TANF (Temporary Aid to Needy Families)
What is TANF?
TANF provides a basic monthly income to families who have few other resources. The program used to be called AFDC (Aid to Families with Dependent Children). It may be called something else in your state. A Social Services office in each state runs this program. TANF is a cash benefit. This means that you get money to spend as you choose, unlike food supplements, which limit what you can buy.
Who can qualify?
Single low-income parents with children and women in the later stages of pregnancy are generally eligible. Grandparents, aunts, uncles, siblings, and other relatives who are taking care of related children may be eligible. Sometimes “intact families” (where both parents are in the home) can get benefits. If one parent is disabled or if one parent is underemployed for a period of time, they may be eligible. If you are denied benefits and think you may qualify, contact your nearest legal services office for help.
TANF programs have income and asset tests. Your local Social Services office, where you apply, can explain these rules. But "TANF," or a program description about monthly support for families with children, should appear somewhere in the program listing.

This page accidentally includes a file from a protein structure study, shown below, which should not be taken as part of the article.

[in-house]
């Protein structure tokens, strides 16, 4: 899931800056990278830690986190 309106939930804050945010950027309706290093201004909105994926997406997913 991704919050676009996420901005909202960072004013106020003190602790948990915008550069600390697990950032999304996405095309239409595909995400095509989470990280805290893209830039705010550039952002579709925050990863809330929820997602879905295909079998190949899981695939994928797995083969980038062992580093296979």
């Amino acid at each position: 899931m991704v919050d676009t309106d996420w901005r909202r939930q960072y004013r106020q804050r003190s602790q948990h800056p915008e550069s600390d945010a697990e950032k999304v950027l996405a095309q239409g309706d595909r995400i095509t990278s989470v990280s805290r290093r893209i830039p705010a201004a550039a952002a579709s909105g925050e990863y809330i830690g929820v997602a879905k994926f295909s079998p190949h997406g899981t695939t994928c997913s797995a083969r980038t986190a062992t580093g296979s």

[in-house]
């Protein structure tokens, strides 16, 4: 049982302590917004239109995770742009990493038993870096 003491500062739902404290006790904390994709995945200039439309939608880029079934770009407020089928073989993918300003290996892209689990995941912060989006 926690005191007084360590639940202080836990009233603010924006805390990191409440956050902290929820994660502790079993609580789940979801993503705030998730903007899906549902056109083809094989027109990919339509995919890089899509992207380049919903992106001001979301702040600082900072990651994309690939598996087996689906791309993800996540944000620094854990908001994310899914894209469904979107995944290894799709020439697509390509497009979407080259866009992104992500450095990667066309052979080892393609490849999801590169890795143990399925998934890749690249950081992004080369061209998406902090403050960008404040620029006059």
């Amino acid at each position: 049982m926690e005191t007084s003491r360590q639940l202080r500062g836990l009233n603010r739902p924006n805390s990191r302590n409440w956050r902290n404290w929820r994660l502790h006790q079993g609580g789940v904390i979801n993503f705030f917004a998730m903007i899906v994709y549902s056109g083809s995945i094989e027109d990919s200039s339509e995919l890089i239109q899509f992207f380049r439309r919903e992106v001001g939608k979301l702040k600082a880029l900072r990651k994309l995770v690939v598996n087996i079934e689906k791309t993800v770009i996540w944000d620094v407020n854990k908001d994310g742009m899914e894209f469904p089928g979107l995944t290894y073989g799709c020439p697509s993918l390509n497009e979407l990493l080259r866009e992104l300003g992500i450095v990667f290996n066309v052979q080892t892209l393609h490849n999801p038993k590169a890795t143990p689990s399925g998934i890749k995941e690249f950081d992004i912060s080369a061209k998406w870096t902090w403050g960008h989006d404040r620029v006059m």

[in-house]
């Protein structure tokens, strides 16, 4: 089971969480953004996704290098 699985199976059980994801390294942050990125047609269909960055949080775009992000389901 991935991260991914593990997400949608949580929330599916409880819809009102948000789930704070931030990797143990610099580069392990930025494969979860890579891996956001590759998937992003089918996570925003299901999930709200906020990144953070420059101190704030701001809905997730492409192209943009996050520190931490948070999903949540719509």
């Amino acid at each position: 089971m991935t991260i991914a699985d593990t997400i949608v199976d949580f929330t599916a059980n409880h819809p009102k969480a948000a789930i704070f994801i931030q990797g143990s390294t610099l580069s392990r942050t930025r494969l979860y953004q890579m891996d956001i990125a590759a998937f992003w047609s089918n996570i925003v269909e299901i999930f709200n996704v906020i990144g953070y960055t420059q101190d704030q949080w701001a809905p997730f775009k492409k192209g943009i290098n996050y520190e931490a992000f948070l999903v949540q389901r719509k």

What other rules should I know about before applying?
If you are a single parent getting TANF, your state agency will try to collect child support from the other parent. If you feel that this would be unsafe for you or your children, tell the Social Services agency where you apply. Or talk to your nearest legal services office about exceptions to this rule. In a dangerous situation, you may not have to identify the other parent.
TANF programs have work and training requirements. You may be required to work or go to school a certain number of hours a week. There may be exceptions if you are disabled, if you have a very young child, or you cannot work for other reasons.
Be sure that you understand the rules. If you have problems with these rules, or get a “sanction” for not following the rules, contact your nearest legal services office. If you get a notice saying that your TANF benefits are denied or reduced, that you have an overpayment, or that you committed fraud, contact your nearest legal services office for help right away.
Updated May 2020